“You tell me one thing, Sue tells me another. No one knows the answer.”
Coding for physician services used to have more in common with a cottage industry than a profession. Back in the late 80’s, I was processing paid and denied claims in a Family Practice office. (Stop me if you’ve heard this one….) Medicare was denying claims for B-12 shots, and I didn’t know why. I went next door and talked to the biller at the Internal Medicine practice, and she knew at a glance, and told me, “You’re using the wrong diagnosis. You have to use pernicious anemia in order for B-12 to be paid.” She didn’t say, “Medicare has a policy about B-12 shots, and if a patient doesn’t have a covered indication, it is a non-covered service.” Both statements would have been true, but the second explained the reason, and the coverage and payment implications.
How have most physician coders learned about coding? From the biller or coder in the next office or sitting next to a staff member for a few weeks, whose job they are filling. I admit that back in the 1980’s the BCBS rep came to our office and showed me how to fill out an insurance claim form. Can you imagine? And, there were different claim forms for BCBS, Medicare and Medicaid at the time. She showed me out to complete them all.
Coding is the source of revenue in a physician practice and also the source of compliance risk. Physician practices can’t afford to treat it like a cottage industry anymore, but need to invest time and resources into learning both coding and reimbursement rules.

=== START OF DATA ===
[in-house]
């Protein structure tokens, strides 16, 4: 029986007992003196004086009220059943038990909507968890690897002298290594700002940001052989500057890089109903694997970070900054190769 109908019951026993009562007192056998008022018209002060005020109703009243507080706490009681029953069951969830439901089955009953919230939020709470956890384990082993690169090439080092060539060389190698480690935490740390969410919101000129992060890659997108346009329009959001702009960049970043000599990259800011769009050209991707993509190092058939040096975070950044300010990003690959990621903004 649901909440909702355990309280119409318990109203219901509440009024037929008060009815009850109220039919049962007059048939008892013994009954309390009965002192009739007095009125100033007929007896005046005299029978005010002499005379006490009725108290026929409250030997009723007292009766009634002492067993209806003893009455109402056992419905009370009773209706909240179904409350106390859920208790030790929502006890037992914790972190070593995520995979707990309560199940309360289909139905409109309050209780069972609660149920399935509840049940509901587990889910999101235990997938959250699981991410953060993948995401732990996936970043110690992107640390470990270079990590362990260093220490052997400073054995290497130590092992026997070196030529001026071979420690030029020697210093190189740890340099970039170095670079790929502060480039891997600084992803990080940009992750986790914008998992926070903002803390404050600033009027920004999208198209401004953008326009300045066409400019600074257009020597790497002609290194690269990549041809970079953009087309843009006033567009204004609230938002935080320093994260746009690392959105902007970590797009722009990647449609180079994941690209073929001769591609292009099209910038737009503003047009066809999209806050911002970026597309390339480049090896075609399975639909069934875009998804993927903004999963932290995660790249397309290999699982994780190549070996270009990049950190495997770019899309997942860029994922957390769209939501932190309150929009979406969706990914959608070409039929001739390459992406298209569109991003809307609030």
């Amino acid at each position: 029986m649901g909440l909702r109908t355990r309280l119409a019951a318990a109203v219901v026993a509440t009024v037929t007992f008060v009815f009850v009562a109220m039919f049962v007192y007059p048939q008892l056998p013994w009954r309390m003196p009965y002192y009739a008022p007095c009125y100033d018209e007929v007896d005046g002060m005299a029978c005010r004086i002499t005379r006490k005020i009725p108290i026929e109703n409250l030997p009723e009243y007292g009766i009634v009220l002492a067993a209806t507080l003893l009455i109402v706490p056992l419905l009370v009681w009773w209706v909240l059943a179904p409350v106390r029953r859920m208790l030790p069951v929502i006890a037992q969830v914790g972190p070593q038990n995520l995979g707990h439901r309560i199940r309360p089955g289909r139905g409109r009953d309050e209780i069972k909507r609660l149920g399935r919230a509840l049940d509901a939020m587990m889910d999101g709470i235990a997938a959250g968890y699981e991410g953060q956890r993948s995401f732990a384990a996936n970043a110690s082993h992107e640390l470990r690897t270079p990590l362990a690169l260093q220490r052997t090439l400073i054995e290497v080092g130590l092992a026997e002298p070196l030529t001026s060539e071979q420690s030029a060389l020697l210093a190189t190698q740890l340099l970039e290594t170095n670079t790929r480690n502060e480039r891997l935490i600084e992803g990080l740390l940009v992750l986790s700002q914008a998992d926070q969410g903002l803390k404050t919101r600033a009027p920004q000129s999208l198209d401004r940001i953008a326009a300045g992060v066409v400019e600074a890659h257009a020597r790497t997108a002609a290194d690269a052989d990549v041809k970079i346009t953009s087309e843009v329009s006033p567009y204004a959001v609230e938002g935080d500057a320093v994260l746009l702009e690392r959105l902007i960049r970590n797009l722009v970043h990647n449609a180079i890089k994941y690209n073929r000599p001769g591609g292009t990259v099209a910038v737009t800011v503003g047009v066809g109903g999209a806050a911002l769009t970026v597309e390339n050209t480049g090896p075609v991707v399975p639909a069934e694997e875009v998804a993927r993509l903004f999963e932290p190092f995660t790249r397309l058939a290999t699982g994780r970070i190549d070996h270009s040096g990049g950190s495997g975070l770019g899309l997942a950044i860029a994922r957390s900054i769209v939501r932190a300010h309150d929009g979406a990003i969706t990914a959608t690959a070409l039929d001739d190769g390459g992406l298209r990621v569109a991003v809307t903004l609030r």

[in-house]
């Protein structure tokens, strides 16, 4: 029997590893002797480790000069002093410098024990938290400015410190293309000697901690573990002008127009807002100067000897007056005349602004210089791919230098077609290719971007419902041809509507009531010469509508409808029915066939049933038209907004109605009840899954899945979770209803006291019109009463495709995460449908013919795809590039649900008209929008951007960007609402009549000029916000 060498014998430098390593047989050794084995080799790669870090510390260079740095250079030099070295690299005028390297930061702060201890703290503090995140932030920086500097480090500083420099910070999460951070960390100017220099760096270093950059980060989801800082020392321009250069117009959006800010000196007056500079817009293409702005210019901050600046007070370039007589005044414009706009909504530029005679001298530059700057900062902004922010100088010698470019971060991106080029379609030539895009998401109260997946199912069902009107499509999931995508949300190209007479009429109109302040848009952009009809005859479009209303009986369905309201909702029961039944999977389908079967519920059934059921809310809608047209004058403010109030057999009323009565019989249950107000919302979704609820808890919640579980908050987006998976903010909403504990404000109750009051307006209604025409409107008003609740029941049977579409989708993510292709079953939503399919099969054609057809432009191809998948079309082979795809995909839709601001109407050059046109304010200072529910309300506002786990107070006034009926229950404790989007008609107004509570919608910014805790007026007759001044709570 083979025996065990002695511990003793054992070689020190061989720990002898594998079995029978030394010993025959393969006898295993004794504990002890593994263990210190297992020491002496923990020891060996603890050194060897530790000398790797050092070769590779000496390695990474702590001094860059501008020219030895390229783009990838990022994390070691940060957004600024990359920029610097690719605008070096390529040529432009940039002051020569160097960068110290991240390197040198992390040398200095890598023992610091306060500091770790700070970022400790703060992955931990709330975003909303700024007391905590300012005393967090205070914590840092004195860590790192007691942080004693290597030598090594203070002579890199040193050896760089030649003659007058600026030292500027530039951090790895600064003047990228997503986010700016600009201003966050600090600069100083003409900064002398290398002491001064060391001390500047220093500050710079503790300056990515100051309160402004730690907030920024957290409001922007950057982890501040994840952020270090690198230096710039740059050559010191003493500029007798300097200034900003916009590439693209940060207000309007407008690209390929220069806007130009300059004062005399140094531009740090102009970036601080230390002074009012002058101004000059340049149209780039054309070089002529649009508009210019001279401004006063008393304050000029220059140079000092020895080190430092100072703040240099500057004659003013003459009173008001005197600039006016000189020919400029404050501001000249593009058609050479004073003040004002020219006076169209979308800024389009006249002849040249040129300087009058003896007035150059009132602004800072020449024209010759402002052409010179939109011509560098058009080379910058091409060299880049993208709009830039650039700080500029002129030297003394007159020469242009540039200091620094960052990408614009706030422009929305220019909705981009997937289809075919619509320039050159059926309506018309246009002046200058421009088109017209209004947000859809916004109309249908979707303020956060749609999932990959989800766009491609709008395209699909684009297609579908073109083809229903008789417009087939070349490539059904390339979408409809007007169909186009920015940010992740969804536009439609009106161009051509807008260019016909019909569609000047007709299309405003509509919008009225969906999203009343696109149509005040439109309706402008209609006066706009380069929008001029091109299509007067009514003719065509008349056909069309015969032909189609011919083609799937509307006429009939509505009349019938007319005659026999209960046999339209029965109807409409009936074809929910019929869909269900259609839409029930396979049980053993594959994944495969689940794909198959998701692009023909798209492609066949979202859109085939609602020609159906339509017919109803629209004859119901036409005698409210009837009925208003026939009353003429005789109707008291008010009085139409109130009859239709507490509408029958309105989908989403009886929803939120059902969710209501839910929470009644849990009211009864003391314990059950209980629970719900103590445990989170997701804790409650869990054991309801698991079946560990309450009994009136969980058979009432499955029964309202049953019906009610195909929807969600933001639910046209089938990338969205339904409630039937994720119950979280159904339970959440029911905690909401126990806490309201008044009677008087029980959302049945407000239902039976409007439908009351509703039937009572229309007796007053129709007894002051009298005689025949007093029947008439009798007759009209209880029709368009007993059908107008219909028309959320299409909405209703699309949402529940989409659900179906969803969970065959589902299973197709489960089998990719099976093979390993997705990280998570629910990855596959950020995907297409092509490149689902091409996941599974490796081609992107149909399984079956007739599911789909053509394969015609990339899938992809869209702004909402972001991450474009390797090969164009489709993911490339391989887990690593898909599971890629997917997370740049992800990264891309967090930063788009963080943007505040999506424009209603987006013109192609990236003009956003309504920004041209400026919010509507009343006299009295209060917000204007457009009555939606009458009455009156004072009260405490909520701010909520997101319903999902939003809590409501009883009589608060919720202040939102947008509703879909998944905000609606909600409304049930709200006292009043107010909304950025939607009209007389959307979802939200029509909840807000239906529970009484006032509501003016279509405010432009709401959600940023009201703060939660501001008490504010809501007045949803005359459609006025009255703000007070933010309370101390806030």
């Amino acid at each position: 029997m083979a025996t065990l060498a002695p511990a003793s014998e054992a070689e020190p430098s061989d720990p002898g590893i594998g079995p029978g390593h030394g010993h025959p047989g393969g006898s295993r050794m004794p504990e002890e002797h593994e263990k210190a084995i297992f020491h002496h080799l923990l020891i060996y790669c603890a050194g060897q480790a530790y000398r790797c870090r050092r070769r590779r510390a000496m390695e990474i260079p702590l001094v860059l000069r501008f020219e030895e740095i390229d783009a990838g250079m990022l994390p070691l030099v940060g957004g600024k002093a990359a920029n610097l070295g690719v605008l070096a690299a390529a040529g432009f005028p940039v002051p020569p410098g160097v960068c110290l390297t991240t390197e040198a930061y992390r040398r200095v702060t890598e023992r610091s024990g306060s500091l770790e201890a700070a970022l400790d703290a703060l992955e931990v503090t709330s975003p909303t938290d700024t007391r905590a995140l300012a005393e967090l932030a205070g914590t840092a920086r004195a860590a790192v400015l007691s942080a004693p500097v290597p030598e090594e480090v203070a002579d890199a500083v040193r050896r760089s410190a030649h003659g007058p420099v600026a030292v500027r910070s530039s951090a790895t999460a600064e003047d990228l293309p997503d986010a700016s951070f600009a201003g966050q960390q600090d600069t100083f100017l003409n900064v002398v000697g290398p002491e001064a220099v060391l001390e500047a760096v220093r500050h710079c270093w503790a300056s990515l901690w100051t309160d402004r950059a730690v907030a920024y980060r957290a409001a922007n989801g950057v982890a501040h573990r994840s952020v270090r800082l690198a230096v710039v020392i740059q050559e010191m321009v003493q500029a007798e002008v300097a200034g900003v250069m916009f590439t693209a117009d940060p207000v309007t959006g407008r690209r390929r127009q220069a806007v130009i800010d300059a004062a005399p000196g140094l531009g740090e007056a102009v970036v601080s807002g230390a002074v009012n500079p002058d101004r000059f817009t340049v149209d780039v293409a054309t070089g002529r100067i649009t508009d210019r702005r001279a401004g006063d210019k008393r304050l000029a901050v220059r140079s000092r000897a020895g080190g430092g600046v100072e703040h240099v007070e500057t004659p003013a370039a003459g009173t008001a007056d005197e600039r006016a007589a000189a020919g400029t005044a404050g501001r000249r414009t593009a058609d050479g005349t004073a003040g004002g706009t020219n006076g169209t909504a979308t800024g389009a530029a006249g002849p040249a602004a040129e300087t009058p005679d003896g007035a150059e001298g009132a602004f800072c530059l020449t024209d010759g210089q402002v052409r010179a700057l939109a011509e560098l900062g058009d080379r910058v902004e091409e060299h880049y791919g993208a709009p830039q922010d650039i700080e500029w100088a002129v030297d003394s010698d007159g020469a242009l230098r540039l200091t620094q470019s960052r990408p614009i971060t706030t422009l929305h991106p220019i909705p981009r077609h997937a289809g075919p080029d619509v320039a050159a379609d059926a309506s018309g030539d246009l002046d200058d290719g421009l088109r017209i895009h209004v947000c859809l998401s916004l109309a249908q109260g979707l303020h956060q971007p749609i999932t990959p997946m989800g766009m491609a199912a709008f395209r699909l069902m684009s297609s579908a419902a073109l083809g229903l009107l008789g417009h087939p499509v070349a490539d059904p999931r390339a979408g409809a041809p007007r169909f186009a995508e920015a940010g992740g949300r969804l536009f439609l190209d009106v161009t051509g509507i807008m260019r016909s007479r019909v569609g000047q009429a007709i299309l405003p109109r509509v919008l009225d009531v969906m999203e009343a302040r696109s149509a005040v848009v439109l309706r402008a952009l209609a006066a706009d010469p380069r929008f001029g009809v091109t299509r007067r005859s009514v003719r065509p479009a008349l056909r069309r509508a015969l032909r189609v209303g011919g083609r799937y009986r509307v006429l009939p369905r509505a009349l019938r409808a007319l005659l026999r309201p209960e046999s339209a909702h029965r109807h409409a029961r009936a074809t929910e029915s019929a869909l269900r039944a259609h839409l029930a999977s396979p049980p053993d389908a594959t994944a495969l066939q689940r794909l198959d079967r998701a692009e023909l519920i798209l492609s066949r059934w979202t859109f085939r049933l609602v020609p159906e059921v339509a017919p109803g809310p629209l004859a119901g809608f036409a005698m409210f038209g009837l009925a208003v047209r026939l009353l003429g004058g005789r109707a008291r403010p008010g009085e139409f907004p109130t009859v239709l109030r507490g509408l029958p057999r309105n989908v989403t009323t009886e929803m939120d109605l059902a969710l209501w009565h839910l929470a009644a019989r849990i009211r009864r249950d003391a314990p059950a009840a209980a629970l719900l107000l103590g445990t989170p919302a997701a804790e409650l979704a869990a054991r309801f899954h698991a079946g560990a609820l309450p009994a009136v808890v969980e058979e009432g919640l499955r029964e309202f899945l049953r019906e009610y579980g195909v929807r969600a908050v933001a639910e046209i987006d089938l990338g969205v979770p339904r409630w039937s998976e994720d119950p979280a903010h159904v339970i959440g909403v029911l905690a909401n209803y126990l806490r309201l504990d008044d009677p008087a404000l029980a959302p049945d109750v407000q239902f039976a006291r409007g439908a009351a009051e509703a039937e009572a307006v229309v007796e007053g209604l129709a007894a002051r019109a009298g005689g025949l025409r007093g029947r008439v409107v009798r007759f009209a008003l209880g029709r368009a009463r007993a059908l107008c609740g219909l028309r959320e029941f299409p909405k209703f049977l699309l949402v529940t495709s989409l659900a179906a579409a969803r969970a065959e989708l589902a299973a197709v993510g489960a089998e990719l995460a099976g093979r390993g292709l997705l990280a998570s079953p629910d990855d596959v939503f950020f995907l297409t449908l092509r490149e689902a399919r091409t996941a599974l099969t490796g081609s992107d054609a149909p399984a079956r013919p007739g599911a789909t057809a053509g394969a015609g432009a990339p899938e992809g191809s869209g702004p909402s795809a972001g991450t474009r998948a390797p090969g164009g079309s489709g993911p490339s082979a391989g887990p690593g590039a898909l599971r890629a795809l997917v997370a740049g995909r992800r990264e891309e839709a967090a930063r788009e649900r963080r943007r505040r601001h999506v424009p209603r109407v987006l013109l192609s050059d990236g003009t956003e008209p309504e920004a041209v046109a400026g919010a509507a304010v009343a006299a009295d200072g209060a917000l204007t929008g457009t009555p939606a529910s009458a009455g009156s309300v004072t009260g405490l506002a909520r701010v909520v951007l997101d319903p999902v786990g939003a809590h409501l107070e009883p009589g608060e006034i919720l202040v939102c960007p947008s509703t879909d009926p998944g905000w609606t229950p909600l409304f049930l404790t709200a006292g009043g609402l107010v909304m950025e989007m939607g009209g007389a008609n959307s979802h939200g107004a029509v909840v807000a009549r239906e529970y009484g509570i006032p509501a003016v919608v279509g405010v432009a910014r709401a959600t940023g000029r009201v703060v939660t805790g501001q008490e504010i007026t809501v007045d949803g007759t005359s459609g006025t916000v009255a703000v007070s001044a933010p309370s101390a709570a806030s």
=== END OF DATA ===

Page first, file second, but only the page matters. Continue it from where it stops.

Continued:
Some of the answers to medical practice questions are hidden in plain sight. With the internet, it’s easy to log on to a Q&A forum and ask a question. But, before doing that, coders should do some simple research for two reasons: it increases the likelihood of the right answer and the learning is more profound. Let’s take a simple example. I got a call recently from a Endocrinology practice wondering how they could charge to implant a Continuous Glucose Monitor. They had two questions: Is there a separate procedure code for it, and can we charge an office visit on the same day. The answer to these questions can be found –hidden in plain sight—in the CPT book. Looking at the definition of the code of CGM (95250) the definition is: Ambulatory continuous glucose monitoring of interstitial tissue fluid via a subcutaneous sensor for a minimum of 72 hours; sensor placement, hook-up, calibration of monitor, patient training, removal of sensor, and printout of recording. The placement is considered part of code 95250 and may not be billed separately. As to whether an office visit can be charged on the same day, the answer is found in the definition of modifier 25. A separate and distinct office visit on the same day could be charged. But, if the purpose of the visit was to implant the device, do not charge a separate office visit.
When a coding question arises in the office, start with the CPT book for your answer. Go the source.